In my parents’ loungeroom after Christmas dinner
I am talking to my brother the computer programmer.
He is explaining to me the principles of cyberspace.
“It is only relatively complex,” he says finally, peeling the icing off his fruitcake,
“It is mainly a system of binaries, permutations of zero and one.
So the data may be stored as, say, zero, zero, one, one one, zero, zero one.”
My mother sighs.
She is next to us, half-listening.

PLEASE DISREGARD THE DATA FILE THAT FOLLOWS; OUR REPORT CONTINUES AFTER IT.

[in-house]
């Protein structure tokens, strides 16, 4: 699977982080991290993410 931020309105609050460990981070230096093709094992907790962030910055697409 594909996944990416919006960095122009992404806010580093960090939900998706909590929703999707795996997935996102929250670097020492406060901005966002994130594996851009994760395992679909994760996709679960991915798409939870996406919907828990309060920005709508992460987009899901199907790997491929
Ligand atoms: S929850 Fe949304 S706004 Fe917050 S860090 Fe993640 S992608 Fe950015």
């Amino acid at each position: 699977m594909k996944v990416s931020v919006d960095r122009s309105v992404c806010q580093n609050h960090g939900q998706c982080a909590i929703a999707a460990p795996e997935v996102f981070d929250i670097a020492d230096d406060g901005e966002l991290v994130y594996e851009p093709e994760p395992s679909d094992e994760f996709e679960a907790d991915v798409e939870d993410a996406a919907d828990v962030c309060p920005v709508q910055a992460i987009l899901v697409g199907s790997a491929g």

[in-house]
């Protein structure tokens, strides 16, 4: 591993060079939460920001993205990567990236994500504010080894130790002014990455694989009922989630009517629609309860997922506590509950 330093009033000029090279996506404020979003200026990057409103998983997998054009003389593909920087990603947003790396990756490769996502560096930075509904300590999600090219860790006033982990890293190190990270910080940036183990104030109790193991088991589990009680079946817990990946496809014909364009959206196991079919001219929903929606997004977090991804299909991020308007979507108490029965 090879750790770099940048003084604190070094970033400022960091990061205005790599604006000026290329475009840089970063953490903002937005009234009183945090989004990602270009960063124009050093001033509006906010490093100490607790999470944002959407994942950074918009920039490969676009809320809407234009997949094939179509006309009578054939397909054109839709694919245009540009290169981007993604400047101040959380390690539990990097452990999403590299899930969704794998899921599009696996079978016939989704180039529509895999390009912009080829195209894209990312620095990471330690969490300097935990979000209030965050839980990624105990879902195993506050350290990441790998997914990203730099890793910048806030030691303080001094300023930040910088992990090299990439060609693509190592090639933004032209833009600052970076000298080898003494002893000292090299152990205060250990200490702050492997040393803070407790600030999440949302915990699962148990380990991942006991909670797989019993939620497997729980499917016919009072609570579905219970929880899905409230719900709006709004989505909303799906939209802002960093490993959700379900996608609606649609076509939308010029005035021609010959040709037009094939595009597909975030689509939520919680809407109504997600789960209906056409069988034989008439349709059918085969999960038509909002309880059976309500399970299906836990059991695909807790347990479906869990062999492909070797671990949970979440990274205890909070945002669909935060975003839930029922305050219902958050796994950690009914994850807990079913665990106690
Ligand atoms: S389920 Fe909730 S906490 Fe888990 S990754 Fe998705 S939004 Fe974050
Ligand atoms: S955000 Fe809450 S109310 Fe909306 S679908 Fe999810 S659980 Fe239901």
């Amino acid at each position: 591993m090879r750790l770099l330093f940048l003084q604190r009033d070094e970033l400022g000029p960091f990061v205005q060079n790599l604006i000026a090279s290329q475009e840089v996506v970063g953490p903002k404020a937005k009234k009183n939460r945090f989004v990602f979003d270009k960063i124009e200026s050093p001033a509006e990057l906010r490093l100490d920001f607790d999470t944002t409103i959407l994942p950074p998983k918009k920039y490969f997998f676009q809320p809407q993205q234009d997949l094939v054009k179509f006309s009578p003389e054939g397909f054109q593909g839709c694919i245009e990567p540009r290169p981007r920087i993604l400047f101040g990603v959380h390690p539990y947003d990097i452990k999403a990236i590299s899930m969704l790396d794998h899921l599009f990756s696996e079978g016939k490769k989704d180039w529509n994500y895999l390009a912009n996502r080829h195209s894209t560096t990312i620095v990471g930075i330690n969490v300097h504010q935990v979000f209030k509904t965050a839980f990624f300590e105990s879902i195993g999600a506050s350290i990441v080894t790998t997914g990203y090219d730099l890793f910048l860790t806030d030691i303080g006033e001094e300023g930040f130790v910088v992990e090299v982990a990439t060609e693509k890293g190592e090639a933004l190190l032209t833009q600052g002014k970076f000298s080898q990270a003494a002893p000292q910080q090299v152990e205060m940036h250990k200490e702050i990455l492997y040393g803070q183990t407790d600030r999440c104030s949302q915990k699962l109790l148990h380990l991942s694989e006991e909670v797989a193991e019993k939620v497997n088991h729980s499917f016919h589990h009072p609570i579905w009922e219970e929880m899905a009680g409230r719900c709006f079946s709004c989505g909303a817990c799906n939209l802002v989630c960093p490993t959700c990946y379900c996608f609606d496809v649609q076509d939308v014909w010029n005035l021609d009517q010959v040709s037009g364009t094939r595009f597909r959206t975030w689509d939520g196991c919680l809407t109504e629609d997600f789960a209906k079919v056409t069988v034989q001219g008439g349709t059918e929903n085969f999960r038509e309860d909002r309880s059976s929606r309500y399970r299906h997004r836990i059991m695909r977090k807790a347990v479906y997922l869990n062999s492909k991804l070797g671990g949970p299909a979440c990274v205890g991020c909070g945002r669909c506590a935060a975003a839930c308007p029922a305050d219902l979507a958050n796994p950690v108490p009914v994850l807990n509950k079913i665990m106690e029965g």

She is knitting a fair-isle sweater.
“I’ll never understand how you get your brain around it,” she says.
“It’s beyond me,” she says, and turns half her attention back
to her fair-isle pattern:
Purl purl plain, plain plain plain purl purl.
Cate Kennedy is an award-winning short-story writer who has twice won The Age short story competition. She is the author of Dark Roots. ‘Cold Snap’, one of Cate’s stories in Dark Roots, appeared in The New Yorker in 2006. Cate is also the author of the travel memoir Sing and Don’t Cry: A Mexican Journal and the poetry collections Joyflight and Signs of Other Fires. She is now at work on her first novel.
From: Internet for Women
Rye Senjen and Jane Guthrey